“Fleabag” Is Her Nickname
She talks to the audience, gets caught masturbating while watching Obama give a speech and steals art from her stepmother. These are just a few hilarious reasons to watch the Amazon Prime Original Fleabag, written and starring Phoebe Waller-Bridge. The protagonist is an ordinary and somewhat tragic person, known by no other name than “Fleabag.” The death of both her mother and best friend cause her to confront herself, which is crass. Throughout the six epsisodes of the season, Fleabag works to mask her need for love, approval and stability in the typical ways. Distracting herself with men, sex, drinking, and passive aggressive behavior, she eventually remembers to be a good person.
The Larger Context
On the outside, the people around Fleabag present an image of being better off, but they’re actually worse than she is. The need to find out whether Fleabag can ever get it together or reconcile her relationships is driven by funny and compelling moments. Fleabag’s flawed character clashes with various archetypes of the other characters, showcasing the excellent writing of the series.
The sociological context anyone might find themselves operating in has a way of sneaking up on us as much as our family dynamics do. Yet, we’re all expected to be on top of these things. Fleabag speaks directly to the audience at times, while remembering the past at others. Waller-Bridge doesn’t just play with the past and the present, though—she knows how to frame sociological contexts, using words like “feminism” and referring to ethnic groups as sexual fetishes to the grand folly of our main character.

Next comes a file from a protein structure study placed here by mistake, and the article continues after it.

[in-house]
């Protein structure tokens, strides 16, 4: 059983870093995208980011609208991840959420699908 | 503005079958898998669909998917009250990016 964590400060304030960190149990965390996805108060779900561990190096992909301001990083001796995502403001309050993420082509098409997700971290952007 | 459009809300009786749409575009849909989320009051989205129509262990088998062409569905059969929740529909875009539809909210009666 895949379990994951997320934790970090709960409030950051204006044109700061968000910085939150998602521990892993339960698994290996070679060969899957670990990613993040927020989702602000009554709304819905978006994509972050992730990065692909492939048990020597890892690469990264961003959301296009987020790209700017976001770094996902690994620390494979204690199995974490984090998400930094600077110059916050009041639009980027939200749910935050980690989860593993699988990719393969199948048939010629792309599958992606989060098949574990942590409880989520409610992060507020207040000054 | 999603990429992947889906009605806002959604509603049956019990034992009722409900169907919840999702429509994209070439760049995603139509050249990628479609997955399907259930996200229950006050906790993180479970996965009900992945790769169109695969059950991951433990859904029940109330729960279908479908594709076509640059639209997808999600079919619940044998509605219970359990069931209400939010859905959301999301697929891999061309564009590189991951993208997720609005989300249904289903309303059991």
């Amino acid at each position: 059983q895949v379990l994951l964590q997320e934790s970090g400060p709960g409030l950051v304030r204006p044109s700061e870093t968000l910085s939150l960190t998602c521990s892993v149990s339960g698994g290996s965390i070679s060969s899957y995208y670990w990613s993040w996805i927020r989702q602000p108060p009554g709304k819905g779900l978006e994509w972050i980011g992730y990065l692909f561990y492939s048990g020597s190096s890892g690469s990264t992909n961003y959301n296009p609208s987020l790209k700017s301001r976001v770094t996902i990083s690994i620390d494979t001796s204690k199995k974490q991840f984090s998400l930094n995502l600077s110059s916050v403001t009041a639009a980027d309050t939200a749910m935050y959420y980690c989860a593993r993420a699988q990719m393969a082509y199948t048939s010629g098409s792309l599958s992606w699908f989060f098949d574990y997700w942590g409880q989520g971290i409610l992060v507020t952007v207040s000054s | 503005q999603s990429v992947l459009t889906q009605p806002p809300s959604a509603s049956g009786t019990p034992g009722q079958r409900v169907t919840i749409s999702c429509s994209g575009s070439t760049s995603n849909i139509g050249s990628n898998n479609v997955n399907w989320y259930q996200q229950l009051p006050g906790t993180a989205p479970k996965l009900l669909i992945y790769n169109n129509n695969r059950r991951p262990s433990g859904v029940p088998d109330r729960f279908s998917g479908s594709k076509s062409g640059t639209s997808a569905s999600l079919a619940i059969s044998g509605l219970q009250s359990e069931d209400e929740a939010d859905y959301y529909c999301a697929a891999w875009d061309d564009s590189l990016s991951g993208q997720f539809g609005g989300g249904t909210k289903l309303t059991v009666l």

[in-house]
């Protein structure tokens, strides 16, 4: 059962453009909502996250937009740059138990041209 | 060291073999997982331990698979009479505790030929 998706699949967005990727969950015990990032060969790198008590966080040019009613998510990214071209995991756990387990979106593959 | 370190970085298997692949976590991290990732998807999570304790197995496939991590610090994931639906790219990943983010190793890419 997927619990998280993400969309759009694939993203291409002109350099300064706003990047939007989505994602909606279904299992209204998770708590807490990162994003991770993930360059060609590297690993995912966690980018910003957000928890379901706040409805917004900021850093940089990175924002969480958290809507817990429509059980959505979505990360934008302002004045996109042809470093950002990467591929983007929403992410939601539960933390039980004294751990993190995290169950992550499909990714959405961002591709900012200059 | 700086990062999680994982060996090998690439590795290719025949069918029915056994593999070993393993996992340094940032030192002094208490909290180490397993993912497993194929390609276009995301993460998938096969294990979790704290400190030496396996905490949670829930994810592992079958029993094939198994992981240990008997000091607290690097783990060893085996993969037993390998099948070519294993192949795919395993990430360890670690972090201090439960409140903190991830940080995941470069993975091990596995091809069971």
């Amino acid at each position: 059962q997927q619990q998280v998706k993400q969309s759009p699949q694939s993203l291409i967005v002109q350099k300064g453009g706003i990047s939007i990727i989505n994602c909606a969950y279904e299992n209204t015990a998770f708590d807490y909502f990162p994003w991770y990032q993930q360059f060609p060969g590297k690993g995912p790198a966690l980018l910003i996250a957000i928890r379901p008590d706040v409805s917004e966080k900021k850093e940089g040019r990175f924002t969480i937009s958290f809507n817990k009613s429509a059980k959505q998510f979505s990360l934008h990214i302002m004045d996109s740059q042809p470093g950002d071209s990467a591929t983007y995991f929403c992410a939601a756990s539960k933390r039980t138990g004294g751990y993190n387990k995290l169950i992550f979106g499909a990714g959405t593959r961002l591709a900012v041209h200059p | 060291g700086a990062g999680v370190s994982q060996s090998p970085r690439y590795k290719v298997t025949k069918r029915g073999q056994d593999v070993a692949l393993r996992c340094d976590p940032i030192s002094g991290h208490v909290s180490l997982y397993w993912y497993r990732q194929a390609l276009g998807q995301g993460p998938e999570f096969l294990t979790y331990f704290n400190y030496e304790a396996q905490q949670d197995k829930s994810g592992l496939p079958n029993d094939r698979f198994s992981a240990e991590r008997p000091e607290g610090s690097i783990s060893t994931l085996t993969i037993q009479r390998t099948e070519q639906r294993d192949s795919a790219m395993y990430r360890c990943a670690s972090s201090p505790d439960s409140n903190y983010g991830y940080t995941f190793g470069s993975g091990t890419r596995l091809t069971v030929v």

An Unlikely Hero
As the story delves into the source of her grief, Fleabag comes to terms with her accountability in her circumstances. The audience also begins to see why she stays stuck. Her reflections of the past allow us to watch her grow retrospectively. We also come to understand that no one really has her back.
Feminism is a humorously utilized backdrop in the dynamics of the couples, both in their sexual relationships and partnerships. The stepmother artist (Olivia Colman) is the worst of all of them, despite deeming herself a sexually self-actualized person. Meanwhile, the sexist, white, male loan officer is the one person offering Fleabag her redemption. We were hoping it would come from her sister or a lover. But why should it, when we all collectively agreed to throw certain values out in exchange for higher minded ones. Right? The joke is on us.